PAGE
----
Voters choose Sunak’s Tories over Labour to repair economy, new poll reveals

Rishi Sunak’s arrival in Downing Street is already helping to repair the party’s reputation for financial management

Rishi Sunak and the Conservatives have overturned Labour’s lead in terms of who voters trust most to manage the economy, a new poll for the Observer has revealed.

The new prime minister is currently drawing up tax rises and spending cuts designed to fill a £40bn fiscal hole left by Liz Truss’s disastrous time in Downing Street, with warnings that any significant attempt to cut Whitehall budgets will lead to huge pressure on public services. It comes with new analysis revealing that freezing public service spending would save £20bn but would also lead to a return to the austerity of the 2010s.

However, the latest Opinium poll for the Observer reveals that Sunak’s arrival in Downing Street has already helped repair the Conservatives’ reputation for financial management. While Labour still leads the Tories on most issues, 33% said they would prefer “a Conservative government led by Rishi Sunak” to manage the economy, with 29% choosing “a Labour government led by Keir Starmer”.

When asked in the previous poll last week, 39% chose “a Labour government led by Keir Starmer”, with only 11% choosing “a Conservative government led by Liz Truss.” There is also evidence that Tory voters are returning to the party at the start of Sunak’s tenure. Last week, only 41% of Conservative voters chose a Conservative government led by Truss as their preference for managing the economy. The latest poll shows that 88% now choose a government led by Sunak.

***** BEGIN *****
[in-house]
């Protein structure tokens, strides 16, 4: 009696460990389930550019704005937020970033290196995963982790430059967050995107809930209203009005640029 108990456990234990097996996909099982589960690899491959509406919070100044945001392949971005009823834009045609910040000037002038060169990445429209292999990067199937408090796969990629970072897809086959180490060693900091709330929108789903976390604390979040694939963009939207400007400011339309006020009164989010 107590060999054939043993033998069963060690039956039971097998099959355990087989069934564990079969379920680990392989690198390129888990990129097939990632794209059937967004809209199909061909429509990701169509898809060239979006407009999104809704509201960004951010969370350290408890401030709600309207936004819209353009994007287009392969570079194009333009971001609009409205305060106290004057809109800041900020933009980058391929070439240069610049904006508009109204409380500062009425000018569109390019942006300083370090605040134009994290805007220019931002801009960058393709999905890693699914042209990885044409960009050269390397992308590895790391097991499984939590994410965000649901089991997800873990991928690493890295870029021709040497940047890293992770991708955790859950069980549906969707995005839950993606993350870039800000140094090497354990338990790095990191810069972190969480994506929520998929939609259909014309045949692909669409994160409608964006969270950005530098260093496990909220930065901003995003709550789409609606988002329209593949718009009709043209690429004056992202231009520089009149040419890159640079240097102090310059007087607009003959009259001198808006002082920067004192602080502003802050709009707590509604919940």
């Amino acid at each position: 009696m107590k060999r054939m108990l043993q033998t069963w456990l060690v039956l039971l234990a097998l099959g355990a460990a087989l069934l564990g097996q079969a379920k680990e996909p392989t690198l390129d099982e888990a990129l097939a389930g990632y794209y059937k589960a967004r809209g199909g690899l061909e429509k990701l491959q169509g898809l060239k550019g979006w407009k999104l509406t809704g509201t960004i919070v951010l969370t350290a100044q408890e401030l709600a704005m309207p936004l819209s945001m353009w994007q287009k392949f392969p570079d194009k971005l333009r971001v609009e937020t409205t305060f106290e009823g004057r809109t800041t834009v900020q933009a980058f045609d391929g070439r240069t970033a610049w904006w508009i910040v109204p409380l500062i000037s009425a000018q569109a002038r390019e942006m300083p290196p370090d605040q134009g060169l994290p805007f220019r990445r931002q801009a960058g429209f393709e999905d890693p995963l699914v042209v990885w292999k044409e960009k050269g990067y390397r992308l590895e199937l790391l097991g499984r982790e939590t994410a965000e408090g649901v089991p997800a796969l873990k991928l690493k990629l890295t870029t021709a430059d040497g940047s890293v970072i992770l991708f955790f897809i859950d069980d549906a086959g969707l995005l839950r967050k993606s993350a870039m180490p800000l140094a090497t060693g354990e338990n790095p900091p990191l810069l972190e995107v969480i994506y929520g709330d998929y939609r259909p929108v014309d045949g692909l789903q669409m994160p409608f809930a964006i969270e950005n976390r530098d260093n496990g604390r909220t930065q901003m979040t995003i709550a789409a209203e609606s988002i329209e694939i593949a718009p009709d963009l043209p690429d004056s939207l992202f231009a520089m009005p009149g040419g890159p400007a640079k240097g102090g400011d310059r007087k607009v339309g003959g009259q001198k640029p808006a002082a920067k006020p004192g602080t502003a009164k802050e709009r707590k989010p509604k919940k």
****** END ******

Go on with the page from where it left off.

Keir Starmer
Keir Starmer has said that Labour’s poll leads have been an ‘enjoyable story’. Photograph: Kirsty O’Connor/PA

The Tories have enjoyed a poll bounce overall but still trail Labour by some distance. Labour has a 44% share of the vote, down six points since last week. The Tories are on 28%, up five points since last week. However, Sunak starts life in No 10 with a net positive approval rating. Some 31% approve of the job he is doing, with 23% disapproving – giving him a +8 rating overall.

It comes days after Starmer warned the shadow cabinet that their huge poll leads had been an “enjoyable story” but would close with Truss being removed. His team is now drawing up plans to ensure that the Tories continue to carry responsibility for the economic turmoil that resulted in higher mortgages and dire public finances.

Starmer told the shadow cabinet that Sunak was likely to enjoy a “double bounce: the usual new PM bounce – plus the one Liz Truss managed to bungle”. He added: “That’s why we’ve said all along: no complacency, no caution, no letting up.”

Sunak is now spending most of his time focused on the 17 November autumn statement alongside chancellor Jeremy Hunt. They are likely to have to make a series of tax rises alongside spending cuts to reassure markets and gain economic credibility. However, there are also concerns in Whitehall that Hunt’s plans will go too far in cutting back spending, risking a deeper recession.

New analysis by the Resolution Foundation will warn this week that a real-terms freeze in day-to-day public service spending would save £20bn a year by 2026-27. However, it would slash unprotected departmental budgets by around 9% and take many public services back to the depths of the austerity experienced in the 2010s. The Foundation warns that taking Britain back to the peak of austerity is unlikely to be credible, given the current pressures on many public services, making further tax rises likely.

“Significant reductions in day-to-day public service spending are on the cards, while protecting areas such as health and defence,” said James Smith, its research director. “This would repeat a key option chosen by Conservative-led governments since 2010. Freezing such spending in real terms would save £20bn a year but mean a further 9% budget cut to public services such as transport, policing and housing, and take Britain into a new era of austerity.

“Given the political ramifications of such a move, the new PM and chancellor may choose tax rises instead to fill in far more of the current fiscal hole than their Conservative predecessors in Downing Street did.”


Michael Savage Policy Editor

The GuardianTramp

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